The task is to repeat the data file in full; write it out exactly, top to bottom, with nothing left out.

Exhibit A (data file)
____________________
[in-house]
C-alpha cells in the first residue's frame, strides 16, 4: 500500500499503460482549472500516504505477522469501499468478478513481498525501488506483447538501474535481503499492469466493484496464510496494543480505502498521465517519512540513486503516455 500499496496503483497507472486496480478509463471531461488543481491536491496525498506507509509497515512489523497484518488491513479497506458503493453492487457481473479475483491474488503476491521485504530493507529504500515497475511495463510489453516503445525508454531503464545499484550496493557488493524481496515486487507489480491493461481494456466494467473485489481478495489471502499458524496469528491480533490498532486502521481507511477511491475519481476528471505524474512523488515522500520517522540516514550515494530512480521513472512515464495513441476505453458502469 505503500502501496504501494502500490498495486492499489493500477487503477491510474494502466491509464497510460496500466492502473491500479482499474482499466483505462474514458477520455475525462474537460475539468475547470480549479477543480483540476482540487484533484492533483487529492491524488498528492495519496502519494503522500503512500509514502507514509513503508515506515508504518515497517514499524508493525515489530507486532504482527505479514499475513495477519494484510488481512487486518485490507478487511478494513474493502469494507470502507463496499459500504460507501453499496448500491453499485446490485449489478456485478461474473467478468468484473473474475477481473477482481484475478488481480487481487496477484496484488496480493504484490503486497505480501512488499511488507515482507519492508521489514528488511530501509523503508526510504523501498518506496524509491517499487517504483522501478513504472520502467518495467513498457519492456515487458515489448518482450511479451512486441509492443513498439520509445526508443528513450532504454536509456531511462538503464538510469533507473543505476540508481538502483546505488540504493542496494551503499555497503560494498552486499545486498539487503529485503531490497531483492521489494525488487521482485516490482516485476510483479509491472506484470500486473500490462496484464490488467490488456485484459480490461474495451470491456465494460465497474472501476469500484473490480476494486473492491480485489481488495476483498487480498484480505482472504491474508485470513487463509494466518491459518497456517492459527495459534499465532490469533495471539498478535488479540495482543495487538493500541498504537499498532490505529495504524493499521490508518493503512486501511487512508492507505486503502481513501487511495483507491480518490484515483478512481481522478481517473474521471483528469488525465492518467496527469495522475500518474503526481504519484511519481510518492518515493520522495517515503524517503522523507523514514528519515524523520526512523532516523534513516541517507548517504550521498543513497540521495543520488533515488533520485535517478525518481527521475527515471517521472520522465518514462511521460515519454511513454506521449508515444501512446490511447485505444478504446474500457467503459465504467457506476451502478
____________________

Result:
[in-house]
C-alpha cells in the first residue's frame, strides 16, 4: 500500500499503460482549472500516504505477522469501499468478478513481498525501488506483447538501474535481503499492469466493484496464510496494543480505502498521465517519512540513486503516455 500499496496503483497507472486496480478509463471531461488543481491536491496525498506507509509497515512489523497484518488491513479497506458503493453492487457481473479475483491474488503476491521485504530493507529504500515497475511495463510489453516503445525508454531503464545499484550496493557488493524481496515486487507489480491493461481494456466494467473485489481478495489471502499458524496469528491480533490498532486502521481507511477511491475519481476528471505524474512523488515522500520517522540516514550515494530512480521513472512515464495513441476505453458502469 505503500502501496504501494502500490498495486492499489493500477487503477491510474494502466491509464497510460496500466492502473491500479482499474482499466483505462474514458477520455475525462474537460475539468475547470480549479477543480483540476482540487484533484492533483487529492491524488498528492495519496502519494503522500503512500509514502507514509513503508515506515508504518515497517514499524508493525515489530507486532504482527505479514499475513495477519494484510488481512487486518485490507478487511478494513474493502469494507470502507463496499459500504460507501453499496448500491453499485446490485449489478456485478461474473467478468468484473473474475477481473477482481484475478488481480487481487496477484496484488496480493504484490503486497505480501512488499511488507515482507519492508521489514528488511530501509523503508526510504523501498518506496524509491517499487517504483522501478513504472520502467518495467513498457519492456515487458515489448518482450511479451512486441509492443513498439520509445526508443528513450532504454536509456531511462538503464538510469533507473543505476540508481538502483546505488540504493542496494551503499555497503560494498552486499545486498539487503529485503531490497531483492521489494525488487521482485516490482516485476510483479509491472506484470500486473500490462496484464490488467490488456485484459480490461474495451470491456465494460465497474472501476469500484473490480476494486473492491480485489481488495476483498487480498484480505482472504491474508485470513487463509494466518491459518497456517492459527495459534499465532490469533495471539498478535488479540495482543495487538493500541498504537499498532490505529495504524493499521490508518493503512486501511487512508492507505486503502481513501487511495483507491480518490484515483478512481481522478481517473474521471483528469488525465492518467496527469495522475500518474503526481504519484511519481510518492518515493520522495517515503524517503522523507523514514528519515524523520526512523532516523534513516541517507548517504550521498543513497540521495543520488533515488533520485535517478525518481527521475527515471517521472520522465518514462511521460515519454511513454506521449508515444501512446490511447485505444478504446474500457467503459465504467457506476451502478